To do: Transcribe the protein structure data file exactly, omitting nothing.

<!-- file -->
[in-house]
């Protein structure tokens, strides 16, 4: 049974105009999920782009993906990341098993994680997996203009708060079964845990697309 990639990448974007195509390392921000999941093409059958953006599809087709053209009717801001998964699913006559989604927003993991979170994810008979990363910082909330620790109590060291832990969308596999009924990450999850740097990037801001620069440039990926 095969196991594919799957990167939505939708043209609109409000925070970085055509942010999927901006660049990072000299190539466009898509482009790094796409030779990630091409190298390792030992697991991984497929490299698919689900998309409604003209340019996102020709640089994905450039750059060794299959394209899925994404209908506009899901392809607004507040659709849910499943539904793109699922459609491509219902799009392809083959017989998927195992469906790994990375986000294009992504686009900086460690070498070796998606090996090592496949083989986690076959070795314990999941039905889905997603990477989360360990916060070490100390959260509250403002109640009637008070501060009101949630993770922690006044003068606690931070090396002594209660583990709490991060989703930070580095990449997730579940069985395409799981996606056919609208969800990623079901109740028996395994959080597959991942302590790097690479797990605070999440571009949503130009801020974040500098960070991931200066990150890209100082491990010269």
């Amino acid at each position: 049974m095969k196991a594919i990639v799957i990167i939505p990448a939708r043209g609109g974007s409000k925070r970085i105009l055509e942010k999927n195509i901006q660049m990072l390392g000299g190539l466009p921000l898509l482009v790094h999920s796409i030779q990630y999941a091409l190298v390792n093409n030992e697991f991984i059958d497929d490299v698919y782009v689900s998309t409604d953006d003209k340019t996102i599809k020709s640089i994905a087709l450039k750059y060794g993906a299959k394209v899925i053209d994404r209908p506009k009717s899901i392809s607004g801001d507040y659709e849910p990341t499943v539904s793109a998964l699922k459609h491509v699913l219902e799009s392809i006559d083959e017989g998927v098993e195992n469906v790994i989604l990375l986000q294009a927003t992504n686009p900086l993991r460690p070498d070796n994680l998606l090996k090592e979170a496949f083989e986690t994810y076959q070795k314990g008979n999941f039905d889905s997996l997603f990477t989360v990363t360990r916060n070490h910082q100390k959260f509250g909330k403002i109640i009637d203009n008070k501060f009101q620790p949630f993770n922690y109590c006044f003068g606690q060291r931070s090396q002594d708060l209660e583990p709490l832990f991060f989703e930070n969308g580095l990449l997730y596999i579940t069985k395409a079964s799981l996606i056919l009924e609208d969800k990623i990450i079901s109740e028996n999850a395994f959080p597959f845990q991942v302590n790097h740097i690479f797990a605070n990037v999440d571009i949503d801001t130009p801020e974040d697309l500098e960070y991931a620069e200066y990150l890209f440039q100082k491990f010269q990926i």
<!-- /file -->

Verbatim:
[in-house]
């Protein structure tokens, strides 16, 4: 049974105009999920782009993906990341098993994680997996203009708060079964845990697309 990639990448974007195509390392921000999941093409059958953006599809087709053209009717801001998964699913006559989604927003993991979170994810008979990363910082909330620790109590060291832990969308596999009924990450999850740097990037801001620069440039990926 095969196991594919799957990167939505939708043209609109409000925070970085055509942010999927901006660049990072000299190539466009898509482009790094796409030779990630091409190298390792030992697991991984497929490299698919689900998309409604003209340019996102020709640089994905450039750059060794299959394209899925994404209908506009899901392809607004507040659709849910499943539904793109699922459609491509219902799009392809083959017989998927195992469906790994990375986000294009992504686009900086460690070498070796998606090996090592496949083989986690076959070795314990999941039905889905997603990477989360360990916060070490100390959260509250403002109640009637008070501060009101949630993770922690006044003068606690931070090396002594209660583990709490991060989703930070580095990449997730579940069985395409799981996606056919609208969800990623079901109740028996395994959080597959991942302590790097690479797990605070999440571009949503130009801020974040500098960070991931200066990150890209100082491990010269």
């Amino acid at each position: 049974m095969k196991a594919i990639v799957i990167i939505p990448a939708r043209g609109g974007s409000k925070r970085i105009l055509e942010k999927n195509i901006q660049m990072l390392g000299g190539l466009p921000l898509l482009v790094h999920s796409i030779q990630y999941a091409l190298v390792n093409n030992e697991f991984i059958d497929d490299v698919y782009v689900s998309t409604d953006d003209k340019t996102i599809k020709s640089i994905a087709l450039k750059y060794g993906a299959k394209v899925i053209d994404r209908p506009k009717s899901i392809s607004g801001d507040y659709e849910p990341t499943v539904s793109a998964l699922k459609h491509v699913l219902e799009s392809i006559d083959e017989g998927v098993e195992n469906v790994i989604l990375l986000q294009a927003t992504n686009p900086l993991r460690p070498d070796n994680l998606l090996k090592e979170a496949f083989e986690t994810y076959q070795k314990g008979n999941f039905d889905s997996l997603f990477t989360v990363t360990r916060n070490h910082q100390k959260f509250g909330k403002i109640i009637d203009n008070k501060f009101q620790p949630f993770n922690y109590c006044f003068g606690q060291r931070s090396q002594d708060l209660e583990p709490l832990f991060f989703e930070n969308g580095l990449l997730y596999i579940t069985k395409a079964s799981l996606i056919l009924e609208d969800k990623i990450i079901s109740e028996n999850a395994f959080p597959f845990q991942v302590n790097h740097i690479f797990a605070n990037v999440d571009i949503d801001t130009p801020e974040d697309l500098e960070y991931a620069e200066y990150l890209f440039q100082k491990f010269q990926i």